Texas Ed Chief Rips Administration for Backing Common Standards
Texas state education commissioner Robert Scott is railing against the Obama administration's support for the common standards across states, saying it reveals a "desire for a federal takeover of public education."
Texas is one of only two states sitting out the multistate effort to establish common academic standards in language arts and math—Alaska is the other. Scott, in a story in the Austin American-Statesman, criticized the Obama administration for giving a competitive advantage in its Race to the Top stimulus funding package to states that join together to create common standards.
The U.S. Education Department appears to be "placing its desire for a federal takeover of public education above the interests of the 4.7 million schoolchildren in the state of Texas by setting two different starting lines—one for nearly every other state in the country and one for Texas," Scott wrote in a letter to the Texas' congressional delegation, according to the paper.
"Because Texas has chosen to preserve its sovereign authority to determine what is appropriate for Texas children to learn in its public schools," Scott added, "the state is now placed at a serious disadvantage in competing for its share of [the grant money]."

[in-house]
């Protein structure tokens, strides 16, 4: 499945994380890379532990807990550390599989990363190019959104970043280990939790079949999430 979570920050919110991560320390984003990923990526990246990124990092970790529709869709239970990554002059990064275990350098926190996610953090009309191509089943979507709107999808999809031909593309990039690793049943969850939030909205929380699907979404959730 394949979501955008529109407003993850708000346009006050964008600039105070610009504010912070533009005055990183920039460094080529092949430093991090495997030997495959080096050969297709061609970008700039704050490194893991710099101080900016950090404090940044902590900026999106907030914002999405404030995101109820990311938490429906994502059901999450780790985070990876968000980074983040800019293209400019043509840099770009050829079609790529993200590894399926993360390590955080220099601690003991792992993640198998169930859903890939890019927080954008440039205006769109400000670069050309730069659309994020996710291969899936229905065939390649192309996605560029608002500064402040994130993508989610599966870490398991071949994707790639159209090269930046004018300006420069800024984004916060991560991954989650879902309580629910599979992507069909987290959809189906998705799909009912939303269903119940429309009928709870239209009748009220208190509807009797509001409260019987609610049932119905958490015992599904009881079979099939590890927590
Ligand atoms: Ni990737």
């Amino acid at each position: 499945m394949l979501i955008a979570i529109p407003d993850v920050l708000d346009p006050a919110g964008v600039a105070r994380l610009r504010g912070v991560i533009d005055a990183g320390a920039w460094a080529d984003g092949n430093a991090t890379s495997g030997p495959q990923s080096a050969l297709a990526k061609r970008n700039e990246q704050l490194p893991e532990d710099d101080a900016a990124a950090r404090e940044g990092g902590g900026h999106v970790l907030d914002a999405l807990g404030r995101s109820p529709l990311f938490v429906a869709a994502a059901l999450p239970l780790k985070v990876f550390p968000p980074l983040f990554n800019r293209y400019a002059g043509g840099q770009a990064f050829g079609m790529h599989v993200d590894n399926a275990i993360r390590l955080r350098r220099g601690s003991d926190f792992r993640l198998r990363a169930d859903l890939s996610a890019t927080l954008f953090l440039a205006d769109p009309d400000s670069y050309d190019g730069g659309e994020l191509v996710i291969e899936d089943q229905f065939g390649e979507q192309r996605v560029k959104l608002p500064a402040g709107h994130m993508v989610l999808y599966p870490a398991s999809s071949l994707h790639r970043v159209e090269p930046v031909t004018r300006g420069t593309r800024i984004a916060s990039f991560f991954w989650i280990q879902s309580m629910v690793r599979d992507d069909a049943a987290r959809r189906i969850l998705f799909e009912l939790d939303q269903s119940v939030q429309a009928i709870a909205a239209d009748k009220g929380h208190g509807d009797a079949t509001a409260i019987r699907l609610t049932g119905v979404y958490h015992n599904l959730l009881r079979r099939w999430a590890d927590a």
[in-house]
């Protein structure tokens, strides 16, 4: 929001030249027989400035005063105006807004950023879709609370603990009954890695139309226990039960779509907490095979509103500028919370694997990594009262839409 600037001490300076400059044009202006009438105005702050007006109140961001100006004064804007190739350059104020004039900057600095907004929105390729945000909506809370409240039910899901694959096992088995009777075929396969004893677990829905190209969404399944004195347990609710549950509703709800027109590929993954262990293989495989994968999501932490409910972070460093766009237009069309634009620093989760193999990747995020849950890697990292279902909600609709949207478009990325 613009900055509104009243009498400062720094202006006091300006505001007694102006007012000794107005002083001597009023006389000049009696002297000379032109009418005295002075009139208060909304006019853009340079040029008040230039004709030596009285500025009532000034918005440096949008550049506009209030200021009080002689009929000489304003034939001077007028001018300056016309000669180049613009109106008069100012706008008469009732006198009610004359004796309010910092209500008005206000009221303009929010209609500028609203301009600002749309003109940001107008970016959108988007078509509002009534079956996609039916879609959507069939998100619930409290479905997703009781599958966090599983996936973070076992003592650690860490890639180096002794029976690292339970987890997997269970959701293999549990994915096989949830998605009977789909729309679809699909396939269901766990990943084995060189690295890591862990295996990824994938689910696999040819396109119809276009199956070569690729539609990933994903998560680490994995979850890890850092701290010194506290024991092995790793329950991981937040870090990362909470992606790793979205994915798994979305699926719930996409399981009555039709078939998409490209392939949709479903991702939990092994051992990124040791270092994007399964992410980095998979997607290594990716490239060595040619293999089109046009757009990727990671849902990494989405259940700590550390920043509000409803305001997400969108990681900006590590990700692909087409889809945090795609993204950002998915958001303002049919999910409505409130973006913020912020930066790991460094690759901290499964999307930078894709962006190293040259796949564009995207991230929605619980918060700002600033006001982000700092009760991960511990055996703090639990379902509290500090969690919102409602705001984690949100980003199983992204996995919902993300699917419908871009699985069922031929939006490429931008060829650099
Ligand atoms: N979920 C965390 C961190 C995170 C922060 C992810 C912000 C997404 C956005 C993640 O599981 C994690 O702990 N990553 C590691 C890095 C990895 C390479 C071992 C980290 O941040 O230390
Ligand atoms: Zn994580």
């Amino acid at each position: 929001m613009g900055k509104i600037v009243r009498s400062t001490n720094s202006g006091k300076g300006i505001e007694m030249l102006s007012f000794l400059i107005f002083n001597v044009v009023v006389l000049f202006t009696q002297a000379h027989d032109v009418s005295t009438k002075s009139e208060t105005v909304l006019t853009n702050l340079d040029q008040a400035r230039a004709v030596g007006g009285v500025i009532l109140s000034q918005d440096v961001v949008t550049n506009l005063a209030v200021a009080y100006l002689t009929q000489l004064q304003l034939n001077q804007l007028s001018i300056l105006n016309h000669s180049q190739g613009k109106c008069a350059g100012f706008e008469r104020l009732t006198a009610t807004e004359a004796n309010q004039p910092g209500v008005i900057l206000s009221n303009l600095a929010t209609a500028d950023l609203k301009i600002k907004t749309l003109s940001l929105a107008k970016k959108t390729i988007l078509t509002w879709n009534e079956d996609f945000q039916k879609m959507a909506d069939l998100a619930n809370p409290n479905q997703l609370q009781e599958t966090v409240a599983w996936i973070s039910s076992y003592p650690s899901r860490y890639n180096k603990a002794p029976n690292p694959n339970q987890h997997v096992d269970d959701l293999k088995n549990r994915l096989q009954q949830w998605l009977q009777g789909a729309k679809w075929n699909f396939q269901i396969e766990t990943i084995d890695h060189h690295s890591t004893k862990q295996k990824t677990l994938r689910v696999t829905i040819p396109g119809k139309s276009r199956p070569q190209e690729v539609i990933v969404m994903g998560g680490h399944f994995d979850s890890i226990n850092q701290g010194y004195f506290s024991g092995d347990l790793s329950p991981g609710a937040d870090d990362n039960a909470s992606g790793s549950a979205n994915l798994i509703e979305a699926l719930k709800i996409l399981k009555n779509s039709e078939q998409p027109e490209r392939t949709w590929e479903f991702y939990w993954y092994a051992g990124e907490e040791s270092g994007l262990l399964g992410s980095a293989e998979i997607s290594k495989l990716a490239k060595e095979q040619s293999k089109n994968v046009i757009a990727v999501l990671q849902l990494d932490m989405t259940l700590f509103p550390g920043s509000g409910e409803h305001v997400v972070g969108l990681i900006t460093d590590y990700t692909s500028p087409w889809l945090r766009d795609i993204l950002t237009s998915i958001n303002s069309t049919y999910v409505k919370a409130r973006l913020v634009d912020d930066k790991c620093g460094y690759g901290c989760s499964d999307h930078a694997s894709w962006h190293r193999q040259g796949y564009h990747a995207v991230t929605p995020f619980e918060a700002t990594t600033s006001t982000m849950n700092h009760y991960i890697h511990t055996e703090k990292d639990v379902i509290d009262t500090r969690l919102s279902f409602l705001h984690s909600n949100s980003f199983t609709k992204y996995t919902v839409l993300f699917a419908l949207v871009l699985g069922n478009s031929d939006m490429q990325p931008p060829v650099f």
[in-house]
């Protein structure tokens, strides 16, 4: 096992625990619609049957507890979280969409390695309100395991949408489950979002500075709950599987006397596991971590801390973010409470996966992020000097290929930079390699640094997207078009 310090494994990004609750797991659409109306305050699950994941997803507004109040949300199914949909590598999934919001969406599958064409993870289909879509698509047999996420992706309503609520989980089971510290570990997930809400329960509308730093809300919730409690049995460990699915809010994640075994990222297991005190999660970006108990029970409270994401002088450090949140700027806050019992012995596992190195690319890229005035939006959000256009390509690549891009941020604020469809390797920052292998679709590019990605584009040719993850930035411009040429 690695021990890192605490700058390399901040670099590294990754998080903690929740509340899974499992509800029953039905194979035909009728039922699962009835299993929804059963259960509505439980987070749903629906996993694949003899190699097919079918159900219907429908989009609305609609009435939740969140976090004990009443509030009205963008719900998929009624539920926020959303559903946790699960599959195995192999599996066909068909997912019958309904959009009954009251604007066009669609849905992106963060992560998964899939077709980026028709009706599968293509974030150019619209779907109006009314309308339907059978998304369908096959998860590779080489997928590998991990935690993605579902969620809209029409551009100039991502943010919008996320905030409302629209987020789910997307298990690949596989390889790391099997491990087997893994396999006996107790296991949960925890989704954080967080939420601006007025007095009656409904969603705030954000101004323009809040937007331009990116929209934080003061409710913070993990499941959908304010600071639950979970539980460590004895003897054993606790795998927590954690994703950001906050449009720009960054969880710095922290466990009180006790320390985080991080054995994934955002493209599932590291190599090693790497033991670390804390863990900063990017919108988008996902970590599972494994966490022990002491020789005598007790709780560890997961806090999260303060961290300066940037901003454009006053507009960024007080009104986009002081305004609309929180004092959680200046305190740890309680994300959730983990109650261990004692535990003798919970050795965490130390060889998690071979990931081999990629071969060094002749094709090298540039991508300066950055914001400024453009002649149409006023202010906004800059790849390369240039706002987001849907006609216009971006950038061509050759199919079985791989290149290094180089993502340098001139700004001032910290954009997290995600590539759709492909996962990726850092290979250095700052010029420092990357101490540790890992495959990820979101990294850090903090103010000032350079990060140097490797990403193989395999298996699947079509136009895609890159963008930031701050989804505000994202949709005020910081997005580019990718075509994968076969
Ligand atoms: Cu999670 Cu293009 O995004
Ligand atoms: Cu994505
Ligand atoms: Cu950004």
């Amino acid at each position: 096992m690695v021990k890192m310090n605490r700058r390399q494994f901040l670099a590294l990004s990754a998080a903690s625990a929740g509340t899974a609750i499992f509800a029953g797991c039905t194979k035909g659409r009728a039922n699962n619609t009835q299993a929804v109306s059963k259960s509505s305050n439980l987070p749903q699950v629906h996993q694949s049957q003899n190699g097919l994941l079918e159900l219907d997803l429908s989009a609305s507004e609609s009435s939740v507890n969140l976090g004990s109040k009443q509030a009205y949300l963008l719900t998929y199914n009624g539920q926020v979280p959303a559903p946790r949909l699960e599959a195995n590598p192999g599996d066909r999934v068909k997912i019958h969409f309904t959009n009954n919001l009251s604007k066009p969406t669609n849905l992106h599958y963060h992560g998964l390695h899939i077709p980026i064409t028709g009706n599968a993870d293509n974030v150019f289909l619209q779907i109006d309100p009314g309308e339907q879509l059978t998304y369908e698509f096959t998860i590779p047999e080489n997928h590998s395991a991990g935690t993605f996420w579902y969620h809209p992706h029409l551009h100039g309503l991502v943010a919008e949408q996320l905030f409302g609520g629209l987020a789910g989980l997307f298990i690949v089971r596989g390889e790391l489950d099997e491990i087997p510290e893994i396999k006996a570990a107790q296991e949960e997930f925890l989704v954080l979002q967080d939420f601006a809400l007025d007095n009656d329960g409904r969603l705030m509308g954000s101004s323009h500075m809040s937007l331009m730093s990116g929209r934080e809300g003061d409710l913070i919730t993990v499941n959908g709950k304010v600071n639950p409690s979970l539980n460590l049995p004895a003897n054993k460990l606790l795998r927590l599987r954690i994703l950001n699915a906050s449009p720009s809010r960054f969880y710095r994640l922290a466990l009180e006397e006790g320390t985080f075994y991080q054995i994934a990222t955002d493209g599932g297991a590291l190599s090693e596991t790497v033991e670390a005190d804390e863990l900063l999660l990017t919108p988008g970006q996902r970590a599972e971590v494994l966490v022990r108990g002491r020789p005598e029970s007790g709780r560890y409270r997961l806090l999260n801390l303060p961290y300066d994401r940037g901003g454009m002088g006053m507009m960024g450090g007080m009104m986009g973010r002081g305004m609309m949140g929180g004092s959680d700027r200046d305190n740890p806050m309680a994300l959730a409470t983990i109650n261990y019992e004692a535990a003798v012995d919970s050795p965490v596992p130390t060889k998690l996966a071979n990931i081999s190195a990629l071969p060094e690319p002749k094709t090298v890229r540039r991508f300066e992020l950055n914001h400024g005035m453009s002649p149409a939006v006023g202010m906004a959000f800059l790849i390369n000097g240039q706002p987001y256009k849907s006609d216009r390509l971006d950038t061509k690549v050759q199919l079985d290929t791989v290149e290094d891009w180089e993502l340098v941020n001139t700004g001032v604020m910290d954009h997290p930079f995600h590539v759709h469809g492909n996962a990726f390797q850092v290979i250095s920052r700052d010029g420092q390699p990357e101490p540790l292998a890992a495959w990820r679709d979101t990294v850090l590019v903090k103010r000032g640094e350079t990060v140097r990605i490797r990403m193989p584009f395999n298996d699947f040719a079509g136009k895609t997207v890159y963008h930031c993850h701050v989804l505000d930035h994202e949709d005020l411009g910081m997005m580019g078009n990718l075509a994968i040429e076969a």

Leaders of the Common Core State Standards Initiative, as it is known, have emphasized continually that their effort is a state-, rather than federally driven one. In fact, they say the project should not be called even a "national" standards venture at all, but rather an attempt to set "common" academic expectations.
Scott, however, says the federal government's support for common standards through federal stimulus funding amounts to "coercion" of states.
It's worth noting that Texas Gov. Rick Perry, a Republican who faces a primary challenge in his re-election bid from U.S. Sen. Kay Bailey Hutchison, has denounced Obama's overall policies in harsh terms, saying the administration is "hell-bent" on moving toward the creation of a "socialist country." The Statesman says Perry has also been critical of the common-standards effort specifically.
Some prominent Texans disagree with the views of Scott and Perry. U.S. Rep. Lloyd Doggett, a Texas Democrat, is quoted in the article as saying that Texas is making a mistake in not joining the common-standards effort.
"Other states want to race to the top, but Gov. Perry remains determined to pursue an ideologically driven race to the bottom," Doggett said.
Leaders of the common-core effort, meanwhile, are launching a series of grassroots campaigns to build support for the project among parents, school board members, and teachers. They also believe that despite the regulatory and political obstacles in implementing the standards, the winds are at their backs.
"[S]upport is holding, and it's moving into the adoption phase," Gene Wilhoit, the executive director of the Council of Chief State School Officers, said at a forum I attended this week. "We do anticipate a large number of states to move forward with the adoption process, based on what we see now."
Correction: Perry and Hutchison are battling it out in the race for governor, not for U.S. Senate, as I originally wrote. Now fixed.